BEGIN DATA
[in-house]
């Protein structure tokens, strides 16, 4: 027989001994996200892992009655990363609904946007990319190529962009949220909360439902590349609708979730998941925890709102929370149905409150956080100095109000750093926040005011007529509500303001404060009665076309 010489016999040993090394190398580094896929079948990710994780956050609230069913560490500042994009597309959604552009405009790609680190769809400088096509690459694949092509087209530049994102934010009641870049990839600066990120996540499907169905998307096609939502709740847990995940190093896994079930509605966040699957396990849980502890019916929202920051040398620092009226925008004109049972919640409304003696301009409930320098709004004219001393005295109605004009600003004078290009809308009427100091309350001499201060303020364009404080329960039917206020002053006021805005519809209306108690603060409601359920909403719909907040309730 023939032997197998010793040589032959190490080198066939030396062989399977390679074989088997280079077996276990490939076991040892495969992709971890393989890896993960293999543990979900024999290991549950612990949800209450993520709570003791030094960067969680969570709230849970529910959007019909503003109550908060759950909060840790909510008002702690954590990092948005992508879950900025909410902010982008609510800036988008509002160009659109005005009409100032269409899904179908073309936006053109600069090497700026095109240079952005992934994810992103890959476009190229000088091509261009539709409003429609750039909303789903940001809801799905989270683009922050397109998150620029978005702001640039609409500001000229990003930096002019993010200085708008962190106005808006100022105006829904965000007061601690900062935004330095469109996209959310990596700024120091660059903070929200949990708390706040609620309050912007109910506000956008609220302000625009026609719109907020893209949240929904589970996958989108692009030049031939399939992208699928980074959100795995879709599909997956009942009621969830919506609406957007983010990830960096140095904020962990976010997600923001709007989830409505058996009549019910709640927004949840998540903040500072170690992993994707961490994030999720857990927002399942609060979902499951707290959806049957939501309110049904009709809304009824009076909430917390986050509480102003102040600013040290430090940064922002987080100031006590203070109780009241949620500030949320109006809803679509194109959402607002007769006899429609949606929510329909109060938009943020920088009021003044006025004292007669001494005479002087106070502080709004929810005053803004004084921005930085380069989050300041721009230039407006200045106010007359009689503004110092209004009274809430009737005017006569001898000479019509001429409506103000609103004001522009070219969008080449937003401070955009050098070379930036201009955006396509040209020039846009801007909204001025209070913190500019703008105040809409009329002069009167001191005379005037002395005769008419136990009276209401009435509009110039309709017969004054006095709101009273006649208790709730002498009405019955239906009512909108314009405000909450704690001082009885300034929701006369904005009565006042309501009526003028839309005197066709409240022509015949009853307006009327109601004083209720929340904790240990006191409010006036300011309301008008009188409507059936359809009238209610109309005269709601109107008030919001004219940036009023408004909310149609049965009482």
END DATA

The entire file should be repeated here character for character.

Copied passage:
[in-house]
């Protein structure tokens, strides 16, 4: 027989001994996200892992009655990363609904946007990319190529962009949220909360439902590349609708979730998941925890709102929370149905409150956080100095109000750093926040005011007529509500303001404060009665076309 010489016999040993090394190398580094896929079948990710994780956050609230069913560490500042994009597309959604552009405009790609680190769809400088096509690459694949092509087209530049994102934010009641870049990839600066990120996540499907169905998307096609939502709740847990995940190093896994079930509605966040699957396990849980502890019916929202920051040398620092009226925008004109049972919640409304003696301009409930320098709004004219001393005295109605004009600003004078290009809308009427100091309350001499201060303020364009404080329960039917206020002053006021805005519809209306108690603060409601359920909403719909907040309730 023939032997197998010793040589032959190490080198066939030396062989399977390679074989088997280079077996276990490939076991040892495969992709971890393989890896993960293999543990979900024999290991549950612990949800209450993520709570003791030094960067969680969570709230849970529910959007019909503003109550908060759950909060840790909510008002702690954590990092948005992508879950900025909410902010982008609510800036988008509002160009659109005005009409100032269409899904179908073309936006053109600069090497700026095109240079952005992934994810992103890959476009190229000088091509261009539709409003429609750039909303789903940001809801799905989270683009922050397109998150620029978005702001640039609409500001000229990003930096002019993010200085708008962190106005808006100022105006829904965000007061601690900062935004330095469109996209959310990596700024120091660059903070929200949990708390706040609620309050912007109910506000956008609220302000625009026609719109907020893209949240929904589970996958989108692009030049031939399939992208699928980074959100795995879709599909997956009942009621969830919506609406957007983010990830960096140095904020962990976010997600923001709007989830409505058996009549019910709640927004949840998540903040500072170690992993994707961490994030999720857990927002399942609060979902499951707290959806049957939501309110049904009709809304009824009076909430917390986050509480102003102040600013040290430090940064922002987080100031006590203070109780009241949620500030949320109006809803679509194109959402607002007769006899429609949606929510329909109060938009943020920088009021003044006025004292007669001494005479002087106070502080709004929810005053803004004084921005930085380069989050300041721009230039407006200045106010007359009689503004110092209004009274809430009737005017006569001898000479019509001429409506103000609103004001522009070219969008080449937003401070955009050098070379930036201009955006396509040209020039846009801007909204001025209070913190500019703008105040809409009329002069009167001191005379005037002395005769008419136990009276209401009435509009110039309709017969004054006095709101009273006649208790709730002498009405019955239906009512909108314009405000909450704690001082009885300034929701006369904005009565006042309501009526003028839309005197066709409240022509015949009853307006009327109601004083209720929340904790240990006191409010006036300011309301008008009188409507059936359809009238209610109309005269709601109107008030919001004219940036009023408004909310149609049965009482």